The inaugural women's Big Bash League in Australia threatens to dent St Albans' prospects of securing a fourth consecutive one-day title, with the tournament adding to prolific run scorer Amy Satterthwaite's busy summer schedule.

The New Zealand and Canterbury representative routinely pulverised Christchurch club bowling attacks last season, scoring four hundreds and a half century while amassing 711 runs at 142.2.

There is respite for St Albans' four rivals with the 28-year-old only expecting to play a minimum of club games as representative commitments, one-day cricket in Tasmania and a highly-anticipated Big Bash stint with the Hobart Hurricanes from December taking precedence.

"All things going well, I'll play two or three [for St Albans]. It's a different concept, a few years ago I'd have played 15 in a season," who had that workload halved last season.

Pace bowler Lea Tahuhu, who is playing for the ACT in Australia's one-day competition, will also be unavailable for much of the season.

"It's a different sort of feeling, they guys are not used to not really playing club cricket if they're at a high level, it's a bit new for the girls," said Satterthwaite, who was confident the squad could cope in her absence.

"They've got some handy wee players there, hopefully we'll be alright."

Former South African international Bernadine Bezuidenhout, who is aiming to represent New Zealand in 2017 after completing a two-year stand down, is a key acquisition as a wicketkeeper and top order strokemaker.

"From what I've seen in the nets she looks very capable. It'll be quite valuable to have her in the side," Satterthwaite said.

East Christchurch Shirley also have a Southern African influence this season with Zimbabwean legspinner Tasmeen Granger joining the club as player/coach as the club try and develop the women's format.

The 21-year-old will also be tasked with promoting the club in local schools.

White Ferns medium pacer Hayley Jensen is currently playing in Melbourne though East Christchurch can still call upon Canterbury reps Jacinta Savage and Olivia McGoverne when available. Hannah Linton also returns from playing in England.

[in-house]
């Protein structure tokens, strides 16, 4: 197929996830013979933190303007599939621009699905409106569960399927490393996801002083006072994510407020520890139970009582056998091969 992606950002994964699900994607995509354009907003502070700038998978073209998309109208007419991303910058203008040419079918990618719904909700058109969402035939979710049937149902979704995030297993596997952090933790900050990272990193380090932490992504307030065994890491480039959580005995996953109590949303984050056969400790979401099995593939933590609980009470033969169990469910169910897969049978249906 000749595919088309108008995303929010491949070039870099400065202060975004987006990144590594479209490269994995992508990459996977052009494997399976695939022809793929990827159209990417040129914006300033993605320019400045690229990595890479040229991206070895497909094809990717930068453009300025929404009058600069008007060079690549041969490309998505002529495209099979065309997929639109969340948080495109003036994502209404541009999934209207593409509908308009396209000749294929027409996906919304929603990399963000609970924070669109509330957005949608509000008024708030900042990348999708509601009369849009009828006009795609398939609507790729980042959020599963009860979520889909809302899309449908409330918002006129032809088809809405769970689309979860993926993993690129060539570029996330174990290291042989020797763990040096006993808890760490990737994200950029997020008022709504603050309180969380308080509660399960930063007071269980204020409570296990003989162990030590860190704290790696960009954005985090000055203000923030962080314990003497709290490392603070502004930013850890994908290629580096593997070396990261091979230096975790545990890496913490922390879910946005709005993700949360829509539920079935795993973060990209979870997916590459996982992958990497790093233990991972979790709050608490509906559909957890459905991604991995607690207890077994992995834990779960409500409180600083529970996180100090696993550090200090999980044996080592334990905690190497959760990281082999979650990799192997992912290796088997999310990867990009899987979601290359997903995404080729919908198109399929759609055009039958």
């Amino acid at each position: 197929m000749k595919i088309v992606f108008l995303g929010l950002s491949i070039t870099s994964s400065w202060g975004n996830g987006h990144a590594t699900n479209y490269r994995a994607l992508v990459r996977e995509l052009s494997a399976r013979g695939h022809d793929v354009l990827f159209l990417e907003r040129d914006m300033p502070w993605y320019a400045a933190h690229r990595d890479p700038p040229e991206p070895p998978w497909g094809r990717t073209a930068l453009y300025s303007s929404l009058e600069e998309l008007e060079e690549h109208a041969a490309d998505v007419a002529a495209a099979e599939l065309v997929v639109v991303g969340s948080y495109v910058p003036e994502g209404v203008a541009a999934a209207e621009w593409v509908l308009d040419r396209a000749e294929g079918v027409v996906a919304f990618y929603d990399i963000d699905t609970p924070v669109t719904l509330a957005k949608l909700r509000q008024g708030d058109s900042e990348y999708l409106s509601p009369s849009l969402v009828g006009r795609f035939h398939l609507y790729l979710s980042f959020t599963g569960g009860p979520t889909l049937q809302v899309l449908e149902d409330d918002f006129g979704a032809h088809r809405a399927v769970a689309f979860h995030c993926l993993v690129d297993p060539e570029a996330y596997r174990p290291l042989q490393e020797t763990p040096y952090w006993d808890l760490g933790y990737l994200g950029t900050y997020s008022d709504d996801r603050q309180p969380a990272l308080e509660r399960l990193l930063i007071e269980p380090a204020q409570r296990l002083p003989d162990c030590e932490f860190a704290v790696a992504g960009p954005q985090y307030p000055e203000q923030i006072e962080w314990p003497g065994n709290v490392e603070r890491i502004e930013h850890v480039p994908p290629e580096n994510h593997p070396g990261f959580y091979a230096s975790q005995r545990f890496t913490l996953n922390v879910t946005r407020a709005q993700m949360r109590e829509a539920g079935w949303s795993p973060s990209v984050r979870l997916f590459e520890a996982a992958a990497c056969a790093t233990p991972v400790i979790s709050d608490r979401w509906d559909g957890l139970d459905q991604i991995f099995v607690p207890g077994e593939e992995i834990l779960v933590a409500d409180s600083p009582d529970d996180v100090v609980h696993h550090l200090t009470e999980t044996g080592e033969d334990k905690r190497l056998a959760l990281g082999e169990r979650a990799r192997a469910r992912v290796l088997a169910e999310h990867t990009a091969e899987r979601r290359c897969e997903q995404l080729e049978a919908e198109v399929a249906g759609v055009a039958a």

Satterthwaite nominated reigning T20 champions and one-day runners-up Lancaster Park Woolston as St Albans' biggest danger.

Her provincial teammate Rachel Candy replaces Selina Charteris as coach and will lead the bowling attack with White Fern Frances Mackay.

Candy was also pleased Canterbury hockey rep Kirsty Nation has reverted to cricket while wicketkeeper Laura Hughes has switched from Old Boys Collegians - English import Hayley Aburn moved in the opposite direction.

"St Albans are always strong but they're going to be without a couple of players (Satterthwaite/Tahuhu], that suits us quite fine," said Candy.

Old Boys Collegians have a second English player, Dawn Trestidge, on a roster to be led by Rangi Ruru student, 17-year-old Libby Thompson with support from Meddy Hyde.

"We've got a three to five year plan and going forward she's a part of that," said women's team coordinator Camille Hughes of the decision to hand the teenager a leadership role.

Sydenham, who finished bottom last season, have lost their Scottish internationals Olivia Rae, who opened the batting and co-coached with Maria Fahey, and strike bowler Samantha Haggo due to World Cup qualifiers for 2017.

South African opener and off spinner Carolyn Esterhuizen assumes the player/co-coaching role while rookie quick Gemma Hickson will spearhead the attack in her second season of premier grade.

Sydenham manager Andrew McKenzie described the season as a rebuilding project as the squad has no current New Zealand or Canterbury players.

"It's very much a development squad. The girls have set a goal of getting up to the middle of the table in the competitions."

2014-15 competition winners:

Women's Premier one-day: St Albans

Women's Premier T20: Lancaster Park Woolston

 Thanks to Chris Barclay - for the article